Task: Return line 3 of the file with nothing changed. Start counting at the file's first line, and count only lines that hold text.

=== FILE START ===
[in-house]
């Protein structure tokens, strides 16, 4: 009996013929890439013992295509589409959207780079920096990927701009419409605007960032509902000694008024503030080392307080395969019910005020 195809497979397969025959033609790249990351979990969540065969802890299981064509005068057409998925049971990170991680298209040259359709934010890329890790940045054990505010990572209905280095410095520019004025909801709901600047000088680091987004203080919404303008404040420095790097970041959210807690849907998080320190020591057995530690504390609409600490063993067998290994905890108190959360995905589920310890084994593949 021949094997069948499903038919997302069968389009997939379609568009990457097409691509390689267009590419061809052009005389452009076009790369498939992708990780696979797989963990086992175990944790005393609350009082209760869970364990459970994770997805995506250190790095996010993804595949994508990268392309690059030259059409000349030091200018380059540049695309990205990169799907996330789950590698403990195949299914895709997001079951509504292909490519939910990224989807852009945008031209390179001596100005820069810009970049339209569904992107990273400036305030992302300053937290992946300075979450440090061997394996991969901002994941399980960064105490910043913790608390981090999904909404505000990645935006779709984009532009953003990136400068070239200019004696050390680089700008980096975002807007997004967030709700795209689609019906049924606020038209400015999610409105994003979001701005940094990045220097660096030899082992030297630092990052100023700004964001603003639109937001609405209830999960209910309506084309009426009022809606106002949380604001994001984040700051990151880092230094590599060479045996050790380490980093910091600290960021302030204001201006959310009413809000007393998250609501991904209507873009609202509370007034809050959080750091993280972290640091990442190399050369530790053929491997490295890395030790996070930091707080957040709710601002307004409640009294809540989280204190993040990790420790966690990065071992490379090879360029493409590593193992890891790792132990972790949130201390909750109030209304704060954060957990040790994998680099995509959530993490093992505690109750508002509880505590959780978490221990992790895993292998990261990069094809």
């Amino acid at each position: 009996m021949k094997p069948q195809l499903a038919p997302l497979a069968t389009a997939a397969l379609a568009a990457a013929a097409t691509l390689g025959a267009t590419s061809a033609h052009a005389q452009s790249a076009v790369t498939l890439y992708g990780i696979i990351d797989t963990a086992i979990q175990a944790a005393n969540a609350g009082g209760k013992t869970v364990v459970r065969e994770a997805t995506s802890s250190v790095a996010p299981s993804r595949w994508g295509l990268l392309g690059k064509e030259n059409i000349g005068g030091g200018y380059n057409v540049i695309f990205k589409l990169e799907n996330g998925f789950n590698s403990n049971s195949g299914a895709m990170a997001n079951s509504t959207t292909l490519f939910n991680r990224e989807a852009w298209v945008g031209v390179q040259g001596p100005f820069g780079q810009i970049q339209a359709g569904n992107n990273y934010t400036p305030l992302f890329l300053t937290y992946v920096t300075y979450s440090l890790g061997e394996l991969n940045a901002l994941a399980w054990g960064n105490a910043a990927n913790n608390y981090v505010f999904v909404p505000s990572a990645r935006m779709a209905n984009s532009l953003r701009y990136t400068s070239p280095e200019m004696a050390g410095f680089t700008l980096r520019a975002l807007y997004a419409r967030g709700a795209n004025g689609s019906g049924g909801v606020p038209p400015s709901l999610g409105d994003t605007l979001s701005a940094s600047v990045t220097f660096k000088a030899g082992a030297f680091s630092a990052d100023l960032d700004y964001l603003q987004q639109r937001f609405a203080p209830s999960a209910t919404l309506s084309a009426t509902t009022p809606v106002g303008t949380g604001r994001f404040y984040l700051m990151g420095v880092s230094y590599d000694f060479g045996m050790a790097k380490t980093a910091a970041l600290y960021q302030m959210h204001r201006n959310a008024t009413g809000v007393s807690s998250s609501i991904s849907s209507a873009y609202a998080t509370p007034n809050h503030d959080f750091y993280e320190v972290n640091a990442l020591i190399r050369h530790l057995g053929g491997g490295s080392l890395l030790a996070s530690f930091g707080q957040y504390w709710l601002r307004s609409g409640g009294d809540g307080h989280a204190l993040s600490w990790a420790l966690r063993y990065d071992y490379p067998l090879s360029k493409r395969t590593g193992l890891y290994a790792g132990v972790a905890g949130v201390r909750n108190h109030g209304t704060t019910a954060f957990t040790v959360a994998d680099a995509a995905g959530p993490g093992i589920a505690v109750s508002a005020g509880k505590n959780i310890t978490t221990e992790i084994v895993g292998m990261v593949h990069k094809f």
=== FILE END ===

């Amino acid at each position: 009996m021949k094997p069948q195809l499903a038919p997302l497979a069968t389009a997939a397969l379609a568009a990457a013929a097409t691509l390689g025959a267009t590419s061809a033609h052009a005389q452009s790249a076009v790369t498939l890439y992708g990780i696979i990351d797989t963990a086992i979990q175990a944790a005393n969540a609350g009082g209760k013992t869970v364990v459970r065969e994770a997805t995506s802890s250190v790095a996010p299981s993804r595949w994508g295509l990268l392309g690059k064509e030259n059409i000349g005068g030091g200018y380059n057409v540049i695309f990205k589409l990169e799907n996330g998925f789950n590698s403990n049971s195949g299914a895709m990170a997001n079951s509504t959207t292909l490519f939910n991680r990224e989807a852009w298209v945008g031209v390179q040259g001596p100005f820069g780079q810009i970049q339209a359709g569904n992107n990273y934010t400036p305030l992302f890329l300053t937290y992946v920096t300075y979450s440090l890790g061997e394996l991969n940045a901002l994941a399980w054990g960064n105490a910043a990927n913790n608390y981090v505010f999904v909404p505000s990572a990645r935006m779709a209905n984009s532009l953003r701009y990136t400068s070239p280095e200019m004696a050390g410095f680089t700008l980096r520019a975002l807007y997004a419409r967030g709700a795209n004025g689609s019906g049924g909801v606020p038209p400015s709901l999610g409105d994003t605007l979001s701005a940094s600047v990045t220097f660096k000088a030899g082992a030297f680091s630092a990052d100023l960032d700004y964001l603003q987004q639109r937001f609405a203080p209830s999960a209910t919404l309506s084309a009426t509902t009022p809606v106002g303008t949380g604001r994001f404040y984040l700051m990151g420095v880092s230094y590599d000694f060479g045996m050790a790097k380490t980093a910091a970041l600290y960021q302030m959210h204001r201006n959310a008024t009413g809000v007393s807690s998250s609501i991904s849907s209507a873009y609202a998080t509370p007034n809050h503030d959080f750091y993280e320190v972290n640091a990442l020591i190399r050369h530790l057995g053929g491997g490295s080392l890395l030790a996070s530690f930091g707080q957040y504390w709710l601002r307004s609409g409640g009294d809540g307080h989280a204190l993040s600490w990790a420790l966690r063993y990065d071992y490379p067998l090879s360029k493409r395969t590593g193992l890891y290994a790792g132990v972790a905890g949130v201390r909750n108190h109030g209304t704060t019910a954060f957990t040790v959360a994998d680099a995509a995905g959530p993490g093992i589920a505690v109750s508002a005020g509880k505590n959780i310890t978490t221990e992790i084994v895993g292998m990261v593949h990069k094809f």